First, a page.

Ross Fowler had to cross over from the U.S. to reach Toronto, but that’s one of the only borders he concerns himself with today.
As vice-president of Cisco’s Borderless Network Architecture group, Fowler is trying to help the network equipment maker sell enterprise customers on a holistic approach to offering anytime, anywhere access to corporate data across any device, especially as they begin to explore cloud computing models with third party providers. It’s a collection of products that includes elements from its switching, routing, security and wireless portfolio that some users and industry analysts have found confusing and difficult to wrap their heads around.
During a visit to take part in an IT World Canada-led roundtable discussion with senior Canadian IT executives, Fowler sat down with Network World Canada to discuss his progress to date.
Network World Canada: How would you evaluate your customer’s understanding of what Cisco’s “borderless network” concept actually means?
Ross Fowler: The issues that underpin the borderless network strategy are pervasive across our customers. I have found they have not made the connection in many instances between the issues they face around changes to the workplace experience, breaking down borders between us as consumers and us as employees, or breaking down the borders of functional silos in an organization and even breaking down the borders between the organization and the outside world – getting closer to customers, partners and suppliers. The connection between that and the growth in mobility and the work environment and also the growth in video. They haven’t made a connection between those market transition and the fact that their organization is becoming increasingly borderless. Initially when we launched this in August last year, the reaction was dubious, and in some cases it was actually quite negative. At our global customer advisory board, which has our top 60 global customers, the reaction was varied, but on balance most of them sat their with their arms folded, saying, “My organization will never be borderless.” But when they start to think about the transitions behind it they come to the conclusion that they actually can’t stop it. And if they don’t address the security challenges that this presents, they’re likely to be quite vulnerable. That’s where this discussion around policy, around posture, about cloud computing and the security implications that come out of that become more important, and understanding that the way they addressed security in the past won’t prepare them for the challenges in security in the future.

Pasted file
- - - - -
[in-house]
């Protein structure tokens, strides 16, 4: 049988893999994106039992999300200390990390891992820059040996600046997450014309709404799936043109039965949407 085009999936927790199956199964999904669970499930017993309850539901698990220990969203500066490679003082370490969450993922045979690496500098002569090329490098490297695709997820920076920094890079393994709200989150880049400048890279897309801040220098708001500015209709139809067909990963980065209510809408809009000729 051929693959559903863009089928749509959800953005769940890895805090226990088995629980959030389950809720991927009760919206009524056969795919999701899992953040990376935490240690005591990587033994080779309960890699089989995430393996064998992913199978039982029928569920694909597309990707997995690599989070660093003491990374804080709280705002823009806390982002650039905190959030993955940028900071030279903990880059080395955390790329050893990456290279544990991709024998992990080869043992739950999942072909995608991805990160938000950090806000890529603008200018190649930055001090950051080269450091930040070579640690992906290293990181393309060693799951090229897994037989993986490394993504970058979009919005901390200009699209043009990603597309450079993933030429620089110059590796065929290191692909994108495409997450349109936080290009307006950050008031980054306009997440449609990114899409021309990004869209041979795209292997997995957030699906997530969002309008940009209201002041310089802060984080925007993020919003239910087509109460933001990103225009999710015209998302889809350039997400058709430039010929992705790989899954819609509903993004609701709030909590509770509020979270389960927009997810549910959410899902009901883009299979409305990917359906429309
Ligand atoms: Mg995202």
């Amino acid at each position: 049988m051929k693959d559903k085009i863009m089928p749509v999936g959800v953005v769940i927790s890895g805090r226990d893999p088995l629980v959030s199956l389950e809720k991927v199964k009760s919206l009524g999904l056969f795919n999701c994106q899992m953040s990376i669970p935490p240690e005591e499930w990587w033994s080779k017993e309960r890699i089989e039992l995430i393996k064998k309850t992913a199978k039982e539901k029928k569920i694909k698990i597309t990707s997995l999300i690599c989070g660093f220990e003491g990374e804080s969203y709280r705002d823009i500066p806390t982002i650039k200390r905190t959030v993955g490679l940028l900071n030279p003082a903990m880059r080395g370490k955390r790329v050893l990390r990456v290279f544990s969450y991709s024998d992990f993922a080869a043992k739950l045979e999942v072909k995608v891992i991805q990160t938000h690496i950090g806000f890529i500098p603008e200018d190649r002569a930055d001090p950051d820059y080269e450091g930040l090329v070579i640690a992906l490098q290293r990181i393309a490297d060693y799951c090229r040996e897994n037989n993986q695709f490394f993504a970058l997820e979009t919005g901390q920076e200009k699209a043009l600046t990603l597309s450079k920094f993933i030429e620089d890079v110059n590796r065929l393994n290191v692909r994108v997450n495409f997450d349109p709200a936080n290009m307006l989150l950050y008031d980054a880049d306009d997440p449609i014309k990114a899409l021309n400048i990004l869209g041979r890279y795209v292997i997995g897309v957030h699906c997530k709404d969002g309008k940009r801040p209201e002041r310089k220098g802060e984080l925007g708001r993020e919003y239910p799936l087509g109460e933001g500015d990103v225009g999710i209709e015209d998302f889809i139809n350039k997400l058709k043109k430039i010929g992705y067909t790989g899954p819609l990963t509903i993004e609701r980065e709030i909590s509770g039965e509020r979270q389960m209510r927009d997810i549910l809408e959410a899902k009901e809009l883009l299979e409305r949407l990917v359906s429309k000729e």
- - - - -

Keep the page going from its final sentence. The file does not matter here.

NWC: Before borderless networks, there was Cisco’s “data centre 3.0” strategy. How does one naturally evolve to the other?
RF: I don’t think they’re mutually exclusive. As you know we headed down the data centre 3.0 path and then that sort of moved into data centre virtualization architecture. And in parallel we had a migration from IP telephony to unified communications, to then a collaboration architecture. So we embarked upon those two architectures, but we didn’t embark upon an architecture for the underlying network infrastructure that supports that. Our conclusion was that we needed to take the business that we’d been in for the past 25 years and actually create an architecture for that, to support the virtualization architecture and the collaboration architectures, and this meant we had to move beyond just treating routing, switching, routing and security as separate products, and bring them together as an architecture.
NWC: Some network managers have indicated that Cisco’s borderless network strategy is overwhelming, and they’d just like to be sold products they need. How are you working through that sort of thing?